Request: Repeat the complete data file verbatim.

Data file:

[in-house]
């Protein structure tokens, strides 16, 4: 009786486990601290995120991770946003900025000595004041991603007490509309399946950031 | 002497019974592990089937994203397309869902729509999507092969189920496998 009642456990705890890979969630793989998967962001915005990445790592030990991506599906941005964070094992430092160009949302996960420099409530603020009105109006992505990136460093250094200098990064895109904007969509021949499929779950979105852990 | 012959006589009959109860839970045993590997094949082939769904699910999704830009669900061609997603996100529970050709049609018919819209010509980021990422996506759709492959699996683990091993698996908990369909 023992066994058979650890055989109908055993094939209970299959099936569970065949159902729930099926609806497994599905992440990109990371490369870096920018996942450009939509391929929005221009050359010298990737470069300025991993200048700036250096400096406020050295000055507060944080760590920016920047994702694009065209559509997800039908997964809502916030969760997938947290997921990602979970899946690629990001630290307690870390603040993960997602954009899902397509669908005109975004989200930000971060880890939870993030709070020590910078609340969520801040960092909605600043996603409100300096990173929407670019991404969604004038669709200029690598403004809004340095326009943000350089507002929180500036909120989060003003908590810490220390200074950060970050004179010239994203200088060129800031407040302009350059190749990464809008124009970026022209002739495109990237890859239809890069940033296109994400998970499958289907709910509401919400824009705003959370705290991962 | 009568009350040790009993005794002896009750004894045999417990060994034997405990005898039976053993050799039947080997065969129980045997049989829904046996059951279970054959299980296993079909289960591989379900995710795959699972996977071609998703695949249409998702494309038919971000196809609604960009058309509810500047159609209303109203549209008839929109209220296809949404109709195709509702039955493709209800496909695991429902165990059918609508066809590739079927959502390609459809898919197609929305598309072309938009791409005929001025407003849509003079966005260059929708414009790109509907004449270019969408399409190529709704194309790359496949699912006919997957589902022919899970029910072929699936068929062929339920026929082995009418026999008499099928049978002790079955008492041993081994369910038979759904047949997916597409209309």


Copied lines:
[in-house]
């Protein structure tokens, strides 16, 4: 009786486990601290995120991770946003900025000595004041991603007490509309399946950031 | 002497019974592990089937994203397309869902729509999507092969189920496998 009642456990705890890979969630793989998967962001915005990445790592030990991506599906941005964070094992430092160009949302996960420099409530603020009105109006992505990136460093250094200098990064895109904007969509021949499929779950979105852990 | 012959006589009959109860839970045993590997094949082939769904699910999704830009669900061609997603996100529970050709049609018919819209010509980021990422996506759709492959699996683990091993698996908990369909 023992066994058979650890055989109908055993094939209970299959099936569970065949159902729930099926609806497994599905992440990109990371490369870096920018996942450009939509391929929005221009050359010298990737470069300025991993200048700036250096400096406020050295000055507060944080760590920016920047994702694009065209559509997800039908997964809502916030969760997938947290997921990602979970899946690629990001630290307690870390603040993960997602954009899902397509669908005109975004989200930000971060880890939870993030709070020590910078609340969520801040960092909605600043996603409100300096990173929407670019991404969604004038669709200029690598403004809004340095326009943000350089507002929180500036909120989060003003908590810490220390200074950060970050004179010239994203200088060129800031407040302009350059190749990464809008124009970026022209002739495109990237890859239809890069940033296109994400998970499958289907709910509401919400824009705003959370705290991962 | 009568009350040790009993005794002896009750004894045999417990060994034997405990005898039976053993050799039947080997065969129980045997049989829904046996059951279970054959299980296993079909289960591989379900995710795959699972996977071609998703695949249409998702494309038919971000196809609604960009058309509810500047159609209303109203549209008839929109209220296809949404109709195709509702039955493709209800496909695991429902165990059918609508066809590739079927959502390609459809898919197609929305598309072309938009791409005929001025407003849509003079966005260059929708414009790109509907004449270019969408399409190529709704194309790359496949699912006919997957589902022919899970029910072929699936068929062929339920026929082995009418026999008499099928049978002790079955008492041993081994369910038979759904047949997916597409209309």